(END VIDEO CLIP)
UYGUR: That‘s a lot of talk about morality but would be in this party‘s budget cuts actually be Jesus approved? Food stamps? Who needs them? Jesus fed thousands of people with just a few loaves of bread and a couple of fish. And they need any damn food stamps, let them eat—from heaven. Medicaid and health care? Who needs it? Jesus could heal people by himself. He could even bring people back from a death panel. Cuts for military spending. Oh, hell no. If there‘s one thing the prince of peace is definitely in favor of is preemptive strikes. The thing about that, seriously, how can Republicans in good conscious argue that slashing benefits for the poor is the moral thing to do and that Christian values dictate that we give more and more money to oil, to bank companies and to defense contractors instead? It makes no sense.
Now let me bring in the president and CEO of Sojourners, Reverend Jim Wallis. So, Reverend Wallis, it‘s great to have you here. What do you think are the top programs that Republicans who would want to cut that would directly conflict with this morality rhetoric?
REV. JIM WALLIS, PRESIDENT, SOJOURNERS: Well, the first I want to say is there‘s a principle, a fundamental principle that I think we should all accept, which is that budgets are moral documents. They reveal our choices, our priorities. Who‘s important, who‘s not. What‘s important and what‘s not. The speaker is right. Deficits when they‘re excessive are a moral issue. We don‘t want to put burdens on our kids and grand kids, but how we reduce deficits is also a moral issue. So, Jesus made it very clear. He said, we would be judged by how we treat the least of these.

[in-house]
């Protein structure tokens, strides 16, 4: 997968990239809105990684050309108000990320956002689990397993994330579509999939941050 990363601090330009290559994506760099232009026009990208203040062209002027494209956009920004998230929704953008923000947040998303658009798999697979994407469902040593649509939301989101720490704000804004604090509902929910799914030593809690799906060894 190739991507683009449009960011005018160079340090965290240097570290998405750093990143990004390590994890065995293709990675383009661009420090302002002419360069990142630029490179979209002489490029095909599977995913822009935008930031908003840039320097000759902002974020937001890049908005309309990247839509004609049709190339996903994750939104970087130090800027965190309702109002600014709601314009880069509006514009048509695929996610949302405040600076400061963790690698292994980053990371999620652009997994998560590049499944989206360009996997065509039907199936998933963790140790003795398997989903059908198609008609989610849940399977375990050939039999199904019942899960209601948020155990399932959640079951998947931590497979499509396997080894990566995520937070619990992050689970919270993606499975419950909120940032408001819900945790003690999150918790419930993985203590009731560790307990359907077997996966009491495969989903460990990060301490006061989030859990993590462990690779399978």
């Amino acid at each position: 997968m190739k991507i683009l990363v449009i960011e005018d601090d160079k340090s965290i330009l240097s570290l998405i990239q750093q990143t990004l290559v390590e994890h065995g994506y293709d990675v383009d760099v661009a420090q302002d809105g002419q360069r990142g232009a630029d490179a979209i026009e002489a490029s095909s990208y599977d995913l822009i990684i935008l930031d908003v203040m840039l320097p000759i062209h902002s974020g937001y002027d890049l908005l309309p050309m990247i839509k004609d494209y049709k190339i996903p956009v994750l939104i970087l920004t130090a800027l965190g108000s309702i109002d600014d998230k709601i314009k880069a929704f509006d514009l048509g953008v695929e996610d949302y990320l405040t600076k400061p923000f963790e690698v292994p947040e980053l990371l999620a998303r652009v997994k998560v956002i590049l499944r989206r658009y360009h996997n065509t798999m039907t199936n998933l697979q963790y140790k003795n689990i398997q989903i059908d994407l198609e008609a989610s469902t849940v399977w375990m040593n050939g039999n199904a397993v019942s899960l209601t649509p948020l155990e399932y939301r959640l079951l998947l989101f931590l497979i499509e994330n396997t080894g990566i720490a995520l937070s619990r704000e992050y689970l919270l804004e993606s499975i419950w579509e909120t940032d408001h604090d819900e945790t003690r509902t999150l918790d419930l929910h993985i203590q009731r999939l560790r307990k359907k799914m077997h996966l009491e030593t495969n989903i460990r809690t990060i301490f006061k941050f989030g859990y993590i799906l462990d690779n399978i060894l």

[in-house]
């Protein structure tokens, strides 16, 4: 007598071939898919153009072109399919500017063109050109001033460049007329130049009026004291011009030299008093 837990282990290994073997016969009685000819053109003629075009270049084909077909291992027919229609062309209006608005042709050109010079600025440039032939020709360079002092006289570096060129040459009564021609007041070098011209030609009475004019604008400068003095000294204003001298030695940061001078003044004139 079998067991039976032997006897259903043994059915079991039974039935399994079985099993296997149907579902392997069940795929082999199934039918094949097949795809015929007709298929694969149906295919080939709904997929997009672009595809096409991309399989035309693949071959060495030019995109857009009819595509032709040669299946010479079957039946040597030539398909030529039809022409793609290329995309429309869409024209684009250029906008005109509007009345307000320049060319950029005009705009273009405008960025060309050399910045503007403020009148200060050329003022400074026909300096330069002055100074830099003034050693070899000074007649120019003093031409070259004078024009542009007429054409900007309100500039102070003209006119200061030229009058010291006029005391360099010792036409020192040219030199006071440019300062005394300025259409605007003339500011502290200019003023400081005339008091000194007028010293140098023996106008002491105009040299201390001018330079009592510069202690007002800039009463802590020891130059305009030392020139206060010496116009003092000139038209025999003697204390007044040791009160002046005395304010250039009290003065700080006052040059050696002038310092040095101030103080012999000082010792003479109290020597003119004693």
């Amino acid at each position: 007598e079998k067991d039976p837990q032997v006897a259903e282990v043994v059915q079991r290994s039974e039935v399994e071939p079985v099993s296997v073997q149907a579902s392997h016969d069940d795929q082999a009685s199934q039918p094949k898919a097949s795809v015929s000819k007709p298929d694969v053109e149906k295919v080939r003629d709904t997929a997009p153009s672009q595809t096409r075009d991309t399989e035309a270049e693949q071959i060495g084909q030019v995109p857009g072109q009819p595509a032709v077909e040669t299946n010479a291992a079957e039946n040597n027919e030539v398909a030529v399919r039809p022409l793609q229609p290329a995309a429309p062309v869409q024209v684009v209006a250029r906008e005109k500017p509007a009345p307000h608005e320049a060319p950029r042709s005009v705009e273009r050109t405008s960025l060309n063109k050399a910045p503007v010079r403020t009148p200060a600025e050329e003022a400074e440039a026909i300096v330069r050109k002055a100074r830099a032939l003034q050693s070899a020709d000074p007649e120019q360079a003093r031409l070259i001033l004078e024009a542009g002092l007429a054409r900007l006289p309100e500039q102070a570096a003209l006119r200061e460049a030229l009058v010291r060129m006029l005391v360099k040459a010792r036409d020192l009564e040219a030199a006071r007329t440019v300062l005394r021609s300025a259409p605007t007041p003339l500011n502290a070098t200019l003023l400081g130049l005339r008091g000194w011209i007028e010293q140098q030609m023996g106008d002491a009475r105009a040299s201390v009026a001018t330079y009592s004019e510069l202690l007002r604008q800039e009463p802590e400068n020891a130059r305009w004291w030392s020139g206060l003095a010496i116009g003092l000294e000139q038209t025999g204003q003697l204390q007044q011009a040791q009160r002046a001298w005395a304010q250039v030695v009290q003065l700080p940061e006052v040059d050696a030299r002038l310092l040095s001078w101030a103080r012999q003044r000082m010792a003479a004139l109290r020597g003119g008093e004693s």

And so I have to ask, when we‘re cutting mosquito bed nets for kids to keep this from getting malaria or vaccinations, which are preventing kids from getting pandemic diseases or food and nutrition programs are saving lives every day, thousands, is that less important than one weapon system, an outmoded weapon system that‘s not making us more safe? So these are choices. And so the faith community is going to say, the tough choices are upon us. But choosing to abandon the most vulnerable is simply not a choice that we should make.
UYGUR: Reverend, you know, I think the great majority of American people are on your side and on your priorities. I‘m not guessing, there‘s a new poll out there, NBC News/Wall Street Journal poll would be including throughout the show. They say these are the top unacceptable funding cuts. Social Security, 77 percent, education, 77 percent, Medicare, 76 percent, and Medicaid, 67 percent. People saying, those are unacceptable to cut because that goes towards the elderly, the poor, the sick, et cetera, that seems to be exactly in line with what appeared to be Jesus‘ priorities in the bible, but those are exactly the cuts that the Republicans seem to want to make while they just gave away $150 billion to the top two percent of the country, that is the rich.